If so-called “pro-life” campaigners were sincere about abortion, then thousands of them would every day picket Irish ports and airports, writes Donal O’Keeffe.
Imagine living in a world where “pro-life” campaigners were actually sincere in their beliefs. It’s far-fetched, I know, but bear with me.
I was thinking about such a world the other night when I collected a friend from Cork Airport. It was a perfectly calm and pleasant experience but if “pro-life” campaigners really believed abortion to be murder, then it shouldn’t have been.
Let’s imagine that world.
Being an Irish woman in her early thirties, my friend is well used to passing pro-life pickets in airports and last Friday night was no different. After all, since the Eighth Amendment was passed in 1983, anti-abortion campaigners have maintained a constant presence at Irish ports and airports.
The pickets have long been a point of contention for many in Irish life, but pro-life commentators always argue that abortion is murder, and therefore the very least those who identify as pro-life can do is to ensure that women leaving Ireland for abortions are confronted with the reality of what they are doing.
The three picketers at the arrivals gate on Friday night were all under forty. The two women were in their thirties and had between them a banner saying “The Eighth Saves Lives #SaveThe8th”. At their feet were the customary gruesome photos. The third protester was a young man in his twenties, and he handed out leaflets to uninterested passers-by.
“The real action happens at the departures gate,” he told me with a grin. “I’ve been doing this for years and I genuinely think our pickets have saved lives. I wouldn’t be able to sleep at night if I thought I hadn’t done everything in my power to prevent women from travelling abroad for abortions.”
Those on picket duty during the daytime tend to be older people, mostly retired, some of them veterans of the 1983 campaign. There are occasional disagreements with members of the public, but by and large the daytime pickets at Irish ports and airports tend to be ignored by the travelling public.
The profile of those on night-time pickets tends to be younger, and concerns have been voiced by pro-choice advocates that younger pro-life protesters tend to be more aggressive toward women.
These claims have been disputed and downplayed by Catholic media contributors who say that, while confrontation is to be regretted, it has to be remembered that up to twelve Irish women a day travel abroad to – as those voices claim – murder their unborn babies.
Those chanting slogans and waving placards at women entering and leaving the country are only trying to save babies’ lives, they say.
There has been some talk lately of extremism on the part of some of those in the broad pro-life movement. But then TDs’ homes and clinics have long been picketed by protesters demanding the introduction of mandatory pregnancy tests for Irish women leaving and re-entering the country, and the prosecution for murder of women found to have availed of overseas abortion services.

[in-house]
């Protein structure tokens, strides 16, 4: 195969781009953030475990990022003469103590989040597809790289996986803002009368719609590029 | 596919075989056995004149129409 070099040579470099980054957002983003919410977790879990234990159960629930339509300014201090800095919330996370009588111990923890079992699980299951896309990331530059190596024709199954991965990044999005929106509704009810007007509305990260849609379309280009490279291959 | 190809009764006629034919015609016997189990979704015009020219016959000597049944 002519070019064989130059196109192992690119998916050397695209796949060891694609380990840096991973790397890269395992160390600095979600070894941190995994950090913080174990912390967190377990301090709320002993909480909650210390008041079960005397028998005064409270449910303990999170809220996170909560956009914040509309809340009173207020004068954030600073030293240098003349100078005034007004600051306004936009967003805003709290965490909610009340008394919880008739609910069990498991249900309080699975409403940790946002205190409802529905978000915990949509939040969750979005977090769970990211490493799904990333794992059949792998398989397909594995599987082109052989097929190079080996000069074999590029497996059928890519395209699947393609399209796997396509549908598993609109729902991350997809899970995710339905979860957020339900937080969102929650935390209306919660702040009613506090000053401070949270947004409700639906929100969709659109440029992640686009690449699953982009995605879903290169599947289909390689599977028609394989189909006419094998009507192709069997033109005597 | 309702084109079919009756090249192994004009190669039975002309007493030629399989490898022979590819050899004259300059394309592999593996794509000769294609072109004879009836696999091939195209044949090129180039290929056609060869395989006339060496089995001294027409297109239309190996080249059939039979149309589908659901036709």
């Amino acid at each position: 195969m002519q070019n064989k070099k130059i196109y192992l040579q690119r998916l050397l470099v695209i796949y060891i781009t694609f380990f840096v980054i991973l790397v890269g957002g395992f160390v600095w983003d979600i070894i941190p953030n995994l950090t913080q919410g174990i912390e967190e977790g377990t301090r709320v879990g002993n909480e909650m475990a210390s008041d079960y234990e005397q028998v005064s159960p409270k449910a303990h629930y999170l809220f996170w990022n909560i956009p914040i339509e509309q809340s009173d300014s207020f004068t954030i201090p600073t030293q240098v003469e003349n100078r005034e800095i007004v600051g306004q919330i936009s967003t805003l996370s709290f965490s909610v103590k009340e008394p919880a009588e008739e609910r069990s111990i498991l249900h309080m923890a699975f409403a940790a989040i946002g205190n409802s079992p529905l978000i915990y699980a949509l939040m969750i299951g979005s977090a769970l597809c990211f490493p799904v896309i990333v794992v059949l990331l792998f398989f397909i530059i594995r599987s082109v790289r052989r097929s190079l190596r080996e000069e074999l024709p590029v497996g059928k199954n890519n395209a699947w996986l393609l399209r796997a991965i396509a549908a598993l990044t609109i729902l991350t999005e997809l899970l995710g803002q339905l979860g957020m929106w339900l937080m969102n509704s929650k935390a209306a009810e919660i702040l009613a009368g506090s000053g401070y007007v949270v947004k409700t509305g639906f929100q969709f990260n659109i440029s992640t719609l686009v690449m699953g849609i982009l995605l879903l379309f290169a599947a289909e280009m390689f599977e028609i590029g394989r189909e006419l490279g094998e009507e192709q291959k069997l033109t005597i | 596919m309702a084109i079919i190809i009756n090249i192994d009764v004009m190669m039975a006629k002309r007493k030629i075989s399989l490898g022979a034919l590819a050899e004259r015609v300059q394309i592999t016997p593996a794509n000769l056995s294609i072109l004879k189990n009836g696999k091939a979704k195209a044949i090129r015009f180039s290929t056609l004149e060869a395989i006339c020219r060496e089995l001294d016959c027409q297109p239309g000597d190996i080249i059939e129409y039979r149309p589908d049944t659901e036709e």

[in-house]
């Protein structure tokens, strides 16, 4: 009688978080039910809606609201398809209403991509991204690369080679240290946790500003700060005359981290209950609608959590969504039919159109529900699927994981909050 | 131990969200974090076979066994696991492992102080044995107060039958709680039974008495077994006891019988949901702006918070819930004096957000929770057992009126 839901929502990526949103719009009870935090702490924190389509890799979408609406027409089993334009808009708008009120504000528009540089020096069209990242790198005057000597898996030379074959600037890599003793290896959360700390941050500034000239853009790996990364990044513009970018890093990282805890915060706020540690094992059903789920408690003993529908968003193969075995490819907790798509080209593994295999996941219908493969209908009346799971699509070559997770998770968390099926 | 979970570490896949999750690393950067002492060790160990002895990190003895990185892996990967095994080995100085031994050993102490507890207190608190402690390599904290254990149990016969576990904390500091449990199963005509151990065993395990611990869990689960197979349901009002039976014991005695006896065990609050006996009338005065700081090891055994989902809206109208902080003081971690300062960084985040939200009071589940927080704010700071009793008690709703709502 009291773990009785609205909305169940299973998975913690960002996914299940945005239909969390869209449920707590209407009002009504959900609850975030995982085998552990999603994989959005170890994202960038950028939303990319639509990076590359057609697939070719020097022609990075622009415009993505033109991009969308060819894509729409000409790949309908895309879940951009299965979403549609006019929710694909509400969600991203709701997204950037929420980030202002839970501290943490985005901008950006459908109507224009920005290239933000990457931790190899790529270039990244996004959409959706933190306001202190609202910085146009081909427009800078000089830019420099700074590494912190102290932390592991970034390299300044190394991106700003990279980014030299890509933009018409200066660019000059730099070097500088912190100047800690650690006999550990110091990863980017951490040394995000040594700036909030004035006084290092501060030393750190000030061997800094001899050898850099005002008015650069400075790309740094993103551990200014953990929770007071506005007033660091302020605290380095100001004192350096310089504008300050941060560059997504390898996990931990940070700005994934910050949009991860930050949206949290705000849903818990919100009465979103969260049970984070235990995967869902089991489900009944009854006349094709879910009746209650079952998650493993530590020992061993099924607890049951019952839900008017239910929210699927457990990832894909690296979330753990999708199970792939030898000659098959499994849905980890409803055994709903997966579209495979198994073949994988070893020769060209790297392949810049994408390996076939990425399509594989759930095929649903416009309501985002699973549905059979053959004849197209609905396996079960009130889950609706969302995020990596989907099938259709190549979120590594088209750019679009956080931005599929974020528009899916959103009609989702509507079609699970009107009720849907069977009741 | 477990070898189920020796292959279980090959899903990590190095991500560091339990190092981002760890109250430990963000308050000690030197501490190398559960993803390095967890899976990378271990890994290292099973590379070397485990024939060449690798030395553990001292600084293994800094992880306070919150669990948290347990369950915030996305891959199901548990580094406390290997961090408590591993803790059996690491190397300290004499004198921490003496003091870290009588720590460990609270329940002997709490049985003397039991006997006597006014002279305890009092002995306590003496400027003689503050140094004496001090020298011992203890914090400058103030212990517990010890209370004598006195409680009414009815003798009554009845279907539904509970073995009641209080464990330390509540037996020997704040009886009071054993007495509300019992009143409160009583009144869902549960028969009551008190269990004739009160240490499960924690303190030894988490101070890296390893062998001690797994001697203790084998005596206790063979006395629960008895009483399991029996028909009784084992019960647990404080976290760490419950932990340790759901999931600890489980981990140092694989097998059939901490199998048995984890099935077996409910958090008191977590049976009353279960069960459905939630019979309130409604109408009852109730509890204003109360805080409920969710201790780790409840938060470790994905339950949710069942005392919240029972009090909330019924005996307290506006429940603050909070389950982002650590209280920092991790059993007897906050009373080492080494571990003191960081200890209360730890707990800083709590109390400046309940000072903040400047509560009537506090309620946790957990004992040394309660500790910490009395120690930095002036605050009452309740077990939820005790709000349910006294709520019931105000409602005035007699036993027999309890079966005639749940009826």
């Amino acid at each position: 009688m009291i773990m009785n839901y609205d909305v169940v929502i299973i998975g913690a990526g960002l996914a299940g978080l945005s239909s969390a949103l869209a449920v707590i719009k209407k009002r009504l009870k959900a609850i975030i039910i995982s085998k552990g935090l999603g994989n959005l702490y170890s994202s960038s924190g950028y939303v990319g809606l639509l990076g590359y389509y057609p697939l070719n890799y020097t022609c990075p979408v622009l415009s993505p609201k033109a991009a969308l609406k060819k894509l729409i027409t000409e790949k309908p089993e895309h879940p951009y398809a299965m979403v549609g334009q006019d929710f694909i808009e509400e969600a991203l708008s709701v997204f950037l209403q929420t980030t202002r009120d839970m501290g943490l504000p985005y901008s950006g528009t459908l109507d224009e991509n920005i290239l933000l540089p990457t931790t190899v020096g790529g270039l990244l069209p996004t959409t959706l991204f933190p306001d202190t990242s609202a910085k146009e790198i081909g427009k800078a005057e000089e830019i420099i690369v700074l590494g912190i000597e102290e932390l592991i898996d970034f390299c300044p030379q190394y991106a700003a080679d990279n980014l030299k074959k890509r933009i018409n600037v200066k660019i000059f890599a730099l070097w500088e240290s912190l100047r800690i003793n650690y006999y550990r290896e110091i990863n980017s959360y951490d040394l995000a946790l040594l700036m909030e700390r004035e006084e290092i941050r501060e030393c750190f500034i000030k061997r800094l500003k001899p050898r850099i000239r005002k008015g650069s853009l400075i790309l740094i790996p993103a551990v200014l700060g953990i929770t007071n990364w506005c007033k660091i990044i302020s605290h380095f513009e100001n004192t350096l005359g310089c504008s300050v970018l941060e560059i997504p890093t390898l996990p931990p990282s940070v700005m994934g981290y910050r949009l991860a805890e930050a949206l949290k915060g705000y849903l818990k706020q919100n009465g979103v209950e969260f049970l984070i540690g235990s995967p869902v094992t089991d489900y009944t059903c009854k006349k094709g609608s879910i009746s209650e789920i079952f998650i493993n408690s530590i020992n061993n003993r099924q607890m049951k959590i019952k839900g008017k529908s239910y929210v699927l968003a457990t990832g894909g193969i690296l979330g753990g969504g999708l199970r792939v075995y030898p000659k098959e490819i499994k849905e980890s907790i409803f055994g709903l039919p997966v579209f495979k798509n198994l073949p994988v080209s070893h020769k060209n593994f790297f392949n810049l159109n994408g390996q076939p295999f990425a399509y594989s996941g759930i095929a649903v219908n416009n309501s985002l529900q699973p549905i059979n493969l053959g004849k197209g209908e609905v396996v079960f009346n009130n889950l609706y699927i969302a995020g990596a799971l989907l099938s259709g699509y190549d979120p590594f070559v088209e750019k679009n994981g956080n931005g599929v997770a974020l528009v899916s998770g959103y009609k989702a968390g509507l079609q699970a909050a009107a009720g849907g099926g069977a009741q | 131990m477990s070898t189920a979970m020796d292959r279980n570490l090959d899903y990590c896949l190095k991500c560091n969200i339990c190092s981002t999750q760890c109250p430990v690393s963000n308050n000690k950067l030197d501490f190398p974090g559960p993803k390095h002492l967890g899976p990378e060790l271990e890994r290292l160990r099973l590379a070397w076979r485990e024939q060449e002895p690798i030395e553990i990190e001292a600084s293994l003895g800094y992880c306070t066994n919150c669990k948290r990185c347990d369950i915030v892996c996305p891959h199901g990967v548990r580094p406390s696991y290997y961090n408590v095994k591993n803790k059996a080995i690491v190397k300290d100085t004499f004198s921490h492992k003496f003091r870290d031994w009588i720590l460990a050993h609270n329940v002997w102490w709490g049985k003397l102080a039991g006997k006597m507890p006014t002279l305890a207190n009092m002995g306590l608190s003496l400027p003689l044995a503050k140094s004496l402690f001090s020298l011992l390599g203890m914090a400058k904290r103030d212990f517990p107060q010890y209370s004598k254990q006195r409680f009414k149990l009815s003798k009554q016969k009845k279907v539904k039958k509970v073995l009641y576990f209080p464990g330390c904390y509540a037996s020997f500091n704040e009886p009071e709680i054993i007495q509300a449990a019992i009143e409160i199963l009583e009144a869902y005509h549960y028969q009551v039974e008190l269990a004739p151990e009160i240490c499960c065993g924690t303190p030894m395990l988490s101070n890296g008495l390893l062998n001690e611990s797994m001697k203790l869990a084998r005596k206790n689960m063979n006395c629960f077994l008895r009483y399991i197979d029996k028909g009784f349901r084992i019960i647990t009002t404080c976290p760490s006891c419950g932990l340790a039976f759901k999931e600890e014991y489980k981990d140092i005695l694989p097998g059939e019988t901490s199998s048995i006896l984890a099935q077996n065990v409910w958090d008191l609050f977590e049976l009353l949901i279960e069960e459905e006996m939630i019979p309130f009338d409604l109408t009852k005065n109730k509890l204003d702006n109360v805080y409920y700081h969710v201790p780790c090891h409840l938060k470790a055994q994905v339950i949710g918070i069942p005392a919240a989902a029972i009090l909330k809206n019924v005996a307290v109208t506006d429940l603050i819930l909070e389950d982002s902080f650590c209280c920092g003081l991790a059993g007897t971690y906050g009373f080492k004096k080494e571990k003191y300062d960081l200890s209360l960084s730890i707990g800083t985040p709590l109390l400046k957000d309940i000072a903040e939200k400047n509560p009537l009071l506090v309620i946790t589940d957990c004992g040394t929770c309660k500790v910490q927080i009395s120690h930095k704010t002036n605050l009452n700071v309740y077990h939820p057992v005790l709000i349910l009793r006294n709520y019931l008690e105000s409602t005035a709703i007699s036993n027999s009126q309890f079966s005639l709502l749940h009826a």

Members of one extended County Mayo family have – over the past six years – maintained a constant prayer vigil outside Taoiseach Enda Kenny’s Castlebar home. It is unknown at this point whether they intend to continue their vigil at the home of the next Taoiseach, be that in Dublin or Cork.
My friend, returning from a business trip to the UK, told me she is less offended by the picketers than she is by the Eighth Amendment itself.
“To be fair, (the picketers) are only acting on their beliefs, and at least they demonstrate their sincerity by picketing the ports. The Eighth Amendment says that I stop being a full citizen as soon as I’m pregnant.
“Twelve women a day are forced to leave their country for a medical procedure which should be nobody’s business but their own.
“And don’t get me started on the people who say they approve of abortion in cases of rape or incest. That actually demonstrates they’re okay with abortion, so long as it can be established that being pregnant isn’t the woman’s fault.
“Fault! So sex is a sin and pregnancy is your punishment? How Catholic is that?”
Speaking off the record, some pro-choice campaigners are grudgingly admiring of the commitment shown by pro-life campaigners.
“They’re absolute fanatics,” said one, “but having round-the-clock pickets at the ports and airports really does show the depth of their sincerely-held views.”
The young man handing out leaflets in the airport offers a far-fetched vision in order to illustrate the absolute moral imperative that he believes to be upon pro-life campaigners to picket the ports.
“Imagine if we didn’t picket,” he says. “Imagine if we claimed that abortion is murder and we didn’t have the courage of our convictions to at least try to stop those murders, and instead were quite happy to outsource them overseas, well, then frankly, we wouldn’t have any credibility whatsoever.
“Imagine if the whole of our activism was just to put simpering representatives on the television. Sure then nobody in their right mind would take us seriously.
“To be honest, if we were claiming that abortion is murder and we were doing nothing at all to prevent those murders, then it would be very difficult for us to rebut accusations that we’re really just creepy, sex-obsessed misogynists hell-bent on punishing women for the mortal sin of thinking that their bodies are their own.
Heading back about his business, he shouts in the face of a young woman walking through the Arrivals gate “Abortion is murder!”
I’m struck that he’s being vicious, nasty and intimidating, but – still – I suppose he’s not a hypocrite.
Imagine an Ireland that exiled twelve women a day and – for all their guff – “pro-life” fanatics were quite happy with that.